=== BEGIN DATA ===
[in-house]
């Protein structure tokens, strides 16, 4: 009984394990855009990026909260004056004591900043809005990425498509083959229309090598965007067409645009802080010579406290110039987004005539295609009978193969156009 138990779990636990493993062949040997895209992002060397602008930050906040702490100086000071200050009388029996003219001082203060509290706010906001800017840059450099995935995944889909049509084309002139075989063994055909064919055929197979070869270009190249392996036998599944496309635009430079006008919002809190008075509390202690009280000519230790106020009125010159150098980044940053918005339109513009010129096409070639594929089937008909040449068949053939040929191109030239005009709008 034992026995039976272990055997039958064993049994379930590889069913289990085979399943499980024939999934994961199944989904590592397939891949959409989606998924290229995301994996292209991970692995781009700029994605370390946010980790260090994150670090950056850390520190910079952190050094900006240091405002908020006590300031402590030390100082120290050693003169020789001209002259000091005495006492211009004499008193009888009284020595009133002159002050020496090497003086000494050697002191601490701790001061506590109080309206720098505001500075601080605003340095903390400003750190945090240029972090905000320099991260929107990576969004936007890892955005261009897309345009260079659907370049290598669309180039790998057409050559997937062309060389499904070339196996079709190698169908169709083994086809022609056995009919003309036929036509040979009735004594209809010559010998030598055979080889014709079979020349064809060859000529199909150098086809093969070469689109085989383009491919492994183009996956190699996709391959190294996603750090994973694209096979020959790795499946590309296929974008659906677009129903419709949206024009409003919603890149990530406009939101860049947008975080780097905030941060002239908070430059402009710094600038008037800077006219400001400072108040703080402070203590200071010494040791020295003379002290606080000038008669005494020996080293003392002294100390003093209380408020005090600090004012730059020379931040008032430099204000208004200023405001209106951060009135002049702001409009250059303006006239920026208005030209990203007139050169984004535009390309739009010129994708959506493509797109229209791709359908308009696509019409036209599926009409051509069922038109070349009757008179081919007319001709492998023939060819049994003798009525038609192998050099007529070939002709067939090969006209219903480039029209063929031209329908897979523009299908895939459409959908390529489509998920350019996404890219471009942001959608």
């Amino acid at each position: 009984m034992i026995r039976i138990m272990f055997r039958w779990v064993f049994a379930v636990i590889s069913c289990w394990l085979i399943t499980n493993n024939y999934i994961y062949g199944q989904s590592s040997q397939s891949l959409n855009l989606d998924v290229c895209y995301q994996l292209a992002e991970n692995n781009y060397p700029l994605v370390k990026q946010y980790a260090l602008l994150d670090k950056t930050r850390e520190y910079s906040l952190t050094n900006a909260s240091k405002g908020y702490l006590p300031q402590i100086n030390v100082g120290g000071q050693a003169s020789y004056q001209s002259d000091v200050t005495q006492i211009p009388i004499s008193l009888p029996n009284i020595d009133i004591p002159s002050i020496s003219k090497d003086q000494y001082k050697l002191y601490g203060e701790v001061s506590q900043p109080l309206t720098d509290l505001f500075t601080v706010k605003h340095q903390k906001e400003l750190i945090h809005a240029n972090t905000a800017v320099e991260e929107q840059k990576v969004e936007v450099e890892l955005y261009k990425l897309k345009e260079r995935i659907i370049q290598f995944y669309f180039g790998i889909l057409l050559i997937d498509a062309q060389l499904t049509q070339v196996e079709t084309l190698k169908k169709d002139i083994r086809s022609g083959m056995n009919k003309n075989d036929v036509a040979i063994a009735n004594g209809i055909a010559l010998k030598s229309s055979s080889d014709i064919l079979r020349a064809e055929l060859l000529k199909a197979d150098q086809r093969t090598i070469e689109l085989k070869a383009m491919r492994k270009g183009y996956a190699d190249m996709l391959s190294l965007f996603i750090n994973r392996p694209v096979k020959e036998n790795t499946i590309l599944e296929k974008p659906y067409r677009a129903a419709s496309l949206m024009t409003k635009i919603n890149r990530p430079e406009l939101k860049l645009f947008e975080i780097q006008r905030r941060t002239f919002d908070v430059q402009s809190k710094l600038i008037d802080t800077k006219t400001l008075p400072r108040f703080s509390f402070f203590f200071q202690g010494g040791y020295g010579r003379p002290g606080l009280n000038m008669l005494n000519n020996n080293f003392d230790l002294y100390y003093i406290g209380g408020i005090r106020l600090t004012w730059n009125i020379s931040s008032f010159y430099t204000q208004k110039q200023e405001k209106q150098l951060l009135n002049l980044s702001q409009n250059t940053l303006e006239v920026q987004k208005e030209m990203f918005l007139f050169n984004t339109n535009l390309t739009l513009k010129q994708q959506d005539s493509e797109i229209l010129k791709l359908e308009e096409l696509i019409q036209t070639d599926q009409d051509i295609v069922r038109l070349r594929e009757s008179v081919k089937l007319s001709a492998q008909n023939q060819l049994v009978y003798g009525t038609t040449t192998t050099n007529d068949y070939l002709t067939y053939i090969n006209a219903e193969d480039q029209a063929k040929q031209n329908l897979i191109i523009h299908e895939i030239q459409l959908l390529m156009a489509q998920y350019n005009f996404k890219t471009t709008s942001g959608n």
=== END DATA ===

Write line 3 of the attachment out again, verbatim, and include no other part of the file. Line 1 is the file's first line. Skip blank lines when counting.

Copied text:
């Amino acid at each position: 009984m034992i026995r039976i138990m272990f055997r039958w779990v064993f049994a379930v636990i590889s069913c289990w394990l085979i399943t499980n493993n024939y999934i994961y062949g199944q989904s590592s040997q397939s891949l959409n855009l989606d998924v290229c895209y995301q994996l292209a992002e991970n692995n781009y060397p700029l994605v370390k990026q946010y980790a260090l602008l994150d670090k950056t930050r850390e520190y910079s906040l952190t050094n900006a909260s240091k405002g908020y702490l006590p300031q402590i100086n030390v100082g120290g000071q050693a003169s020789y004056q001209s002259d000091v200050t005495q006492i211009p009388i004499s008193l009888p029996n009284i020595d009133i004591p002159s002050i020496s003219k090497d003086q000494y001082k050697l002191y601490g203060e701790v001061s506590q900043p109080l309206t720098d509290l505001f500075t601080v706010k605003h340095q903390k906001e400003l750190i945090h809005a240029n972090t905000a800017v320099e991260e929107q840059k990576v969004e936007v450099e890892l955005y261009k990425l897309k345009e260079r995935i659907i370049q290598f995944y669309f180039g790998i889909l057409l050559i997937d498509a062309q060389l499904t049509q070339v196996e079709t084309l190698k169908k169709d002139i083994r086809s022609g083959m056995n009919k003309n075989d036929v036509a040979i063994a009735n004594g209809i055909a010559l010998k030598s229309s055979s080889d014709i064919l079979r020349a064809e055929l060859l000529k199909a197979d150098q086809r093969t090598i070469e689109l085989k070869a383009m491919r492994k270009g183009y996956a190699d190249m996709l391959s190294l965007f996603i750090n994973r392996p694209v096979k020959e036998n790795t499946i590309l599944e296929k974008p659906y067409r677009a129903a419709s496309l949206m024009t409003k635009i919603n890149r990530p430079e406009l939101k860049l645009f947008e975080i780097q006008r905030r941060t002239f919002d908070v430059q402009s809190k710094l600038i008037d802080t800077k006219t400001l008075p400072r108040f703080s509390f402070f203590f200071q202690g010494g040791y020295g010579r003379p002290g606080l009280n000038m008669l005494n000519n020996n080293f003392d230790l002294y100390y003093i406290g209380g408020i005090r106020l600090t004012w730059n009125i020379s931040s008032f010159y430099t204000q208004k110039q200023e405001k209106q150098l951060l009135n002049l980044s702001q409009n250059t940053l303006e006239v920026q987004k208005e030209m990203f918005l007139f050169n984004t339109n535009l390309t739009l513009k010129q994708q959506d005539s493509e797109i229209l010129k791709l359908e308009e096409l696509i019409q036209t070639d599926q009409d051509i295609v069922r038109l070349r594929e009757s008179v081919k089937l007319s001709a492998q008909n023939q060819l049994v009978y003798g009525t038609t040449t192998t050099n007529d068949y070939l002709t067939y053939i090969n006209a219903e193969d480039q029209a063929k040929q031209n329908l897979i191109i523009h299908e895939i030239q459409l959908l390529m156009a489509q998920y350019n005009f996404k890219t471009t709008s942001g959608n």